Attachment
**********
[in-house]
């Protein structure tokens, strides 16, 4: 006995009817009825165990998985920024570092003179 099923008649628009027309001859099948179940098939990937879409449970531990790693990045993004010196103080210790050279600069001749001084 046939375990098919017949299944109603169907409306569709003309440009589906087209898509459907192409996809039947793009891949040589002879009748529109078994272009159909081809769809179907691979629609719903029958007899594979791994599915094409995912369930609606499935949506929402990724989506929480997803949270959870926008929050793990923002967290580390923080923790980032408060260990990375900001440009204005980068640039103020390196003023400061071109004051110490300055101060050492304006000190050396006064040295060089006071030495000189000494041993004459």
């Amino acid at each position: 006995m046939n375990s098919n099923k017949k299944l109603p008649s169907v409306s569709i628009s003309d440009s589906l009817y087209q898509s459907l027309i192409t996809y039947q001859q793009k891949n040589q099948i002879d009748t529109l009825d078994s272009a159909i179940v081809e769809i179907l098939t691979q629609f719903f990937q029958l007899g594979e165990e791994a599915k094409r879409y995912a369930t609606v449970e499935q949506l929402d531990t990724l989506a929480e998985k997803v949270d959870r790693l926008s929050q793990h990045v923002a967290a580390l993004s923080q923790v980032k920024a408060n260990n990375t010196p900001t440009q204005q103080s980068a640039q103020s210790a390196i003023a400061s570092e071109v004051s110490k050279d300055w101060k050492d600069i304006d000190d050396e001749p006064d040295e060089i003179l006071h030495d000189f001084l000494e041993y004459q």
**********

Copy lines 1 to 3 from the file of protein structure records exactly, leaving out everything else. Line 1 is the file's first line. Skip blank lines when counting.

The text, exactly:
[in-house]
């Protein structure tokens, strides 16, 4: 006995009817009825165990998985920024570092003179 099923008649628009027309001859099948179940098939990937879409449970531990790693990045993004010196103080210790050279600069001749001084 046939375990098919017949299944109603169907409306569709003309440009589906087209898509459907192409996809039947793009891949040589002879009748529109078994272009159909081809769809179907691979629609719903029958007899594979791994599915094409995912369930609606499935949506929402990724989506929480997803949270959870926008929050793990923002967290580390923080923790980032408060260990990375900001440009204005980068640039103020390196003023400061071109004051110490300055101060050492304006000190050396006064040295060089006071030495000189000494041993004459």
């Amino acid at each position: 006995m046939n375990s098919n099923k017949k299944l109603p008649s169907v409306s569709i628009s003309d440009s589906l009817y087209q898509s459907l027309i192409t996809y039947q001859q793009k891949n040589q099948i002879d009748t529109l009825d078994s272009a159909i179940v081809e769809i179907l098939t691979q629609f719903f990937q029958l007899g594979e165990e791994a599915k094409r879409y995912a369930t609606v449970e499935q949506l929402d531990t990724l989506a929480e998985k997803v949270d959870r790693l926008s929050q793990h990045v923002a967290a580390l993004s923080q923790v980032k920024a408060n260990n990375t010196p900001t440009q204005q103080s980068a640039q103020s210790a390196i003023a400061s570092e071109v004051s110490k050279d300055w101060k050492d600069i304006d000190d050396e001749p006064d040295e060089i003179l006071h030495d000189f001084l000494e041993y004459q």